By Nadeem F. Paracha
Sunday, 01 Nov, 2009 (Dawn)
Some five years ago when rising cases of religious extremism and suicide bombings started to spell a serious problem for the state and society, the easiest position taken by those condemning such barbarism was to point to the need to promote ‘moderate Islam.’
It seemed the logical thing to do in a country that took its religion very seriously; but exactly how has the promoting of ‘moderate Islam’ by the state and the electronic media in the last few years helped contain the nuisance of faith-driven terrorism? It hasn’t.
This is because we forgot that ‘moderate Islam’ comes attached with a pragmatism that, during a crisis of religious identity, can be as harmful as the uncouth babbling of an extremist or the sheepish convolutions of his ever-willing apologists.
The biggest problem thus with so-called ‘moderate Muslims’ is that they fail to hold any solid convictions, and would largely remain quiet, even in the face of their more extremist counterparts’ irrational take on faith, and their reliance on coercion and violence. Why on earth did it take the moderate majority of Pakistan so long to realise that the Taliban always had the potential to unleash a blood-splattered havoc?
If being ‘moderate’ in matters of faith really means banking more on one’s commonsense and the faculties of logic, then exactly what logic determined the moderates’ silence in the midst of widespread bloodshed and the loud spiels unloaded by so many crackpots who are still in search of ‘hidden hands’ when the enemy breathes and breeds right underneath their Pinocchio noses? In the kind of unprecedented turmoil we are in today, the whole idea about the silent moderate majority needs to be confronted and shaken out of its comfort zones of navel-gazing.
I say this because the so-called moderate Muslims are now perhaps the only ones who could allow themselves the advantage of being persuaded by a rational debate against extremism; because no amount of reason, commonsense and appeal to humanity can ever dent the stone-cold wickedness of the blood-thirsty extremists, or the shameful epileptic populist rhetoric of their apologists who appear in front of us in the guise of ‘journalists,’ ‘experts’ ‘leaders’ and whatnot.
They also include some conventional political-religious parties. They have done all they could to keep upsetting the government’s and the army’s attempts to build a wider consensus for the state’s war against terrorism. We would actually be doing democracy a great service by taking away from these drawing room and TV-friendly fitnas the privilege of spouting nonsense and naked hatred in the name of freedom of speech.
One should not even bother trying to have a rational debate with the many apologists of the barbarians who are found across TV screens and in internet forums; as far as commonsense, intellectual decency and even the Quranic concept of aqal are concerned, they’re a spent force, gasping loudly like a fish out of water.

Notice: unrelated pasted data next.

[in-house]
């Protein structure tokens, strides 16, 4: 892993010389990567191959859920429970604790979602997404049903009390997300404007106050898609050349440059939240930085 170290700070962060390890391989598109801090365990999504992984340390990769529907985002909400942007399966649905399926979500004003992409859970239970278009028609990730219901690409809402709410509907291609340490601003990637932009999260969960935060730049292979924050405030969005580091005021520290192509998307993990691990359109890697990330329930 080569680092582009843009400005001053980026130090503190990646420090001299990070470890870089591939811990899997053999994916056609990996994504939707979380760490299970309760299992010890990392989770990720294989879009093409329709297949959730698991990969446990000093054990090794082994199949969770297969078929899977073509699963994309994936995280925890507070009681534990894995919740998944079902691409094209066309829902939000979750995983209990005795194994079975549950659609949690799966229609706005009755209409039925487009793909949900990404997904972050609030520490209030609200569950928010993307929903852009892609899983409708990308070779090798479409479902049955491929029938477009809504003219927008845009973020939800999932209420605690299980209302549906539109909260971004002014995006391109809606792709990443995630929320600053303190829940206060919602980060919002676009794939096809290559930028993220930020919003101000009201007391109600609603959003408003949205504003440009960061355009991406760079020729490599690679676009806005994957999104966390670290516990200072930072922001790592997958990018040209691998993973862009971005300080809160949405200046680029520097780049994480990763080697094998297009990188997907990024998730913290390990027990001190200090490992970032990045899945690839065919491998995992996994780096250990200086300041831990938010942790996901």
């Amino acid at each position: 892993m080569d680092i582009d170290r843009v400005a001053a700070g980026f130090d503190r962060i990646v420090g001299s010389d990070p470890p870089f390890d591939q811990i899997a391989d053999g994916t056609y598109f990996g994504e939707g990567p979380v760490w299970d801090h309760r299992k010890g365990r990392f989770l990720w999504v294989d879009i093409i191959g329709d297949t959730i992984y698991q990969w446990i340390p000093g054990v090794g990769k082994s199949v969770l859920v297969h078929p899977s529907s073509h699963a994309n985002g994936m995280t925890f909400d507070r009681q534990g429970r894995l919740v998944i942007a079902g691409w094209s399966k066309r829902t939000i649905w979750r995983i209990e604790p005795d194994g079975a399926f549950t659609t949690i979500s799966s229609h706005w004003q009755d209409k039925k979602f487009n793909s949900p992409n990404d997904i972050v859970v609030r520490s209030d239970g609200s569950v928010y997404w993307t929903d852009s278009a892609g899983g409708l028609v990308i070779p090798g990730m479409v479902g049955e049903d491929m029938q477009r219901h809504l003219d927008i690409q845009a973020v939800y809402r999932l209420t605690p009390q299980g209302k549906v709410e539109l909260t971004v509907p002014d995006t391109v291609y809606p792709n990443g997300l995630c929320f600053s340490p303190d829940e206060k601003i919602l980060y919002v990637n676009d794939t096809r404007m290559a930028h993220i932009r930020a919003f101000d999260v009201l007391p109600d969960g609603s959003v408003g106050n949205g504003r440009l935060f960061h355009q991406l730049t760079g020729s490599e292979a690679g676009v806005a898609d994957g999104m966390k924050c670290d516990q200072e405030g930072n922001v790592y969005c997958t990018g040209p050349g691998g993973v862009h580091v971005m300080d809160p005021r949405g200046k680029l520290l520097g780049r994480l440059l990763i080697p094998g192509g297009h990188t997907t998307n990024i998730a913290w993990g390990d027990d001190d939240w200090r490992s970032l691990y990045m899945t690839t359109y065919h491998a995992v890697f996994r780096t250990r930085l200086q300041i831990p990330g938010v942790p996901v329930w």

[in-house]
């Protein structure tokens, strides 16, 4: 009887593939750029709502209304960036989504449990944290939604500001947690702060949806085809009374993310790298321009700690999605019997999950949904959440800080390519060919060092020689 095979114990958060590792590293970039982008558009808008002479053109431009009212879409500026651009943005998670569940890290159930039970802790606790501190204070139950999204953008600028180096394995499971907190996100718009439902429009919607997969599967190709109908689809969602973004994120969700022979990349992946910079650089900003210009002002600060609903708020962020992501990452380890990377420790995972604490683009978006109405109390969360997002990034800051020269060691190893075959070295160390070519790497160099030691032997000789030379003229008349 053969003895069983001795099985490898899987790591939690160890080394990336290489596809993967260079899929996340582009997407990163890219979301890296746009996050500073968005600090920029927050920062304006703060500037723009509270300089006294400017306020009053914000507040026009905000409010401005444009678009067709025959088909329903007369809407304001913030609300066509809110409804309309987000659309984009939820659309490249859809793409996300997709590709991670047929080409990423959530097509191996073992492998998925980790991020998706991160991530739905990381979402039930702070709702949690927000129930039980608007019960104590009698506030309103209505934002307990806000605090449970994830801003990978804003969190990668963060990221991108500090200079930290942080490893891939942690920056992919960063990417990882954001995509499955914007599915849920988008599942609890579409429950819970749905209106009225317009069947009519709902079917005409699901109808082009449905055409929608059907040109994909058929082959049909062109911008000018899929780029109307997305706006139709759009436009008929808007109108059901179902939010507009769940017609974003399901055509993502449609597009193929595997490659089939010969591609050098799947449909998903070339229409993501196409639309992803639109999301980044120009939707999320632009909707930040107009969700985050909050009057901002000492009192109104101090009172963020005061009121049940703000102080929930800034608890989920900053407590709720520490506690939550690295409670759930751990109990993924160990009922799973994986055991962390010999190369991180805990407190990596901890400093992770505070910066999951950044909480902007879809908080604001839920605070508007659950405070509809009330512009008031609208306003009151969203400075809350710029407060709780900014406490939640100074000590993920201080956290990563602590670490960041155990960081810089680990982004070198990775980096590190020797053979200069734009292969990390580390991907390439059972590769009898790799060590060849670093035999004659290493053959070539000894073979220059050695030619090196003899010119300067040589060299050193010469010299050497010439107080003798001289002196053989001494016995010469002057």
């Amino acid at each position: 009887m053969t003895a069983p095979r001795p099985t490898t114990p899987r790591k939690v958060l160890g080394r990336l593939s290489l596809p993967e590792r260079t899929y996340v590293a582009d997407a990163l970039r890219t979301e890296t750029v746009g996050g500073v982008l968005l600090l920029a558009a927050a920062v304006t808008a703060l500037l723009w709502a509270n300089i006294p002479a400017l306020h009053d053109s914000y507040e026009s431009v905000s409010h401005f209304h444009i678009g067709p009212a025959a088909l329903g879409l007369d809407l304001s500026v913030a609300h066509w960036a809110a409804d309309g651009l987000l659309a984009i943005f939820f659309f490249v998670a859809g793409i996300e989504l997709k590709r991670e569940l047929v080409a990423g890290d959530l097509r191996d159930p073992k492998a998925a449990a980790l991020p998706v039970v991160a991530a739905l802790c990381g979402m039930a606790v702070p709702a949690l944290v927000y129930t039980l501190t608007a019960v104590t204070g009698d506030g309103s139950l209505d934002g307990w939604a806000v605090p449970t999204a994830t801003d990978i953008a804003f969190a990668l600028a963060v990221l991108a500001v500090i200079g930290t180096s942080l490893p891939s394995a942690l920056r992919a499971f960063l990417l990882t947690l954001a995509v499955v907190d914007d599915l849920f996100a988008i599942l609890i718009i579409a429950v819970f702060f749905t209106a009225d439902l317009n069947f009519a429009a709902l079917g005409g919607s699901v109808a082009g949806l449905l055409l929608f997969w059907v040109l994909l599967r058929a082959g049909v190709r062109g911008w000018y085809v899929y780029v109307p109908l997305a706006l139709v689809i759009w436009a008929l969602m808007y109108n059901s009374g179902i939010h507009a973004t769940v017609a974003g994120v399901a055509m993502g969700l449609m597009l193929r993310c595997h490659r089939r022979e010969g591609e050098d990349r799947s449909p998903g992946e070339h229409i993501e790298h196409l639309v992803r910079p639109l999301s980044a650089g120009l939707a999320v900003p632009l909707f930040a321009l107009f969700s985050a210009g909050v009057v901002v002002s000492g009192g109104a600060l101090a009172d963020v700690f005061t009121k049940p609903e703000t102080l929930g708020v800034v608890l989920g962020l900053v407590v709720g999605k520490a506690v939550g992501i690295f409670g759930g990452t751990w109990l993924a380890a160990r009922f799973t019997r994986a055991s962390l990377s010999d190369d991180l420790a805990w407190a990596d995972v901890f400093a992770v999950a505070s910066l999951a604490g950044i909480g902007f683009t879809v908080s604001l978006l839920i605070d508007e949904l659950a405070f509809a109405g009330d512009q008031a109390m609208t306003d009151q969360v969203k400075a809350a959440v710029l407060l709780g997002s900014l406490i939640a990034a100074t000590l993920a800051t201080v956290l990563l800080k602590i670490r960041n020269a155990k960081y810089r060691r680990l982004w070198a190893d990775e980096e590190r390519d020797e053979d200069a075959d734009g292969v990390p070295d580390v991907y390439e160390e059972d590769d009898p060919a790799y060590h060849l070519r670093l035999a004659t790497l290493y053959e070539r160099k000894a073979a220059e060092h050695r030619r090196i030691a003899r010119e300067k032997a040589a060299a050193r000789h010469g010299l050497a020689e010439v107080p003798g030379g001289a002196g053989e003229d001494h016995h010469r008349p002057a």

But what about the so-called moderates? As more and more Pakistanis are finally coming around to nodding in approval beyond the matters of sect, political party and ethnicity to continue consolidating an all-round consensus against religious extremism, many ‘moderate Muslims’ can still be caught navel-gazing.
Politically speaking, the attitude of the PML(N) and its leader, Mian Nawaz Sharif, in this context is a vivid example. The party can be described as what political scientists call a ‘Muslim Democracy’ party, or a centre-right political entity which, like the European Christian Democrats, are moderate, faith-based parties minus any theocratic or fundamentalist pretensions, and which have a healthy relationship with modern democratic notions and a liking for market economics.
So, never mind the many delusions Mian Saheb held in the past, wanting to be crowned as the Amirul Momineen, today he is a ‘moderate Muslim.’ But in spite of making all the right noises about democracy, constitutionalism and a free judiciary, the man has only rarely been heard castigating extremism. This is ironic from a man whose party’s bastion of support is Punjab, a province that has recently experienced some of the most harrowing acts of terrorism perpetrated by the Taliban, and yet, Mian Sahib remains mum about them.
What is he waiting for? Is he still expecting some large sections of his mostly petty-bourgeois constituency in Punjab to hold sympathy for extremists? Does he still believe that if he openly talks against the Taliban, he will lose his votes? It is true that in the past religious extremists of all shades did find sympathy with certain sections of Punjab’s petty-bourgeoisie, but one doubts such is the case anymore.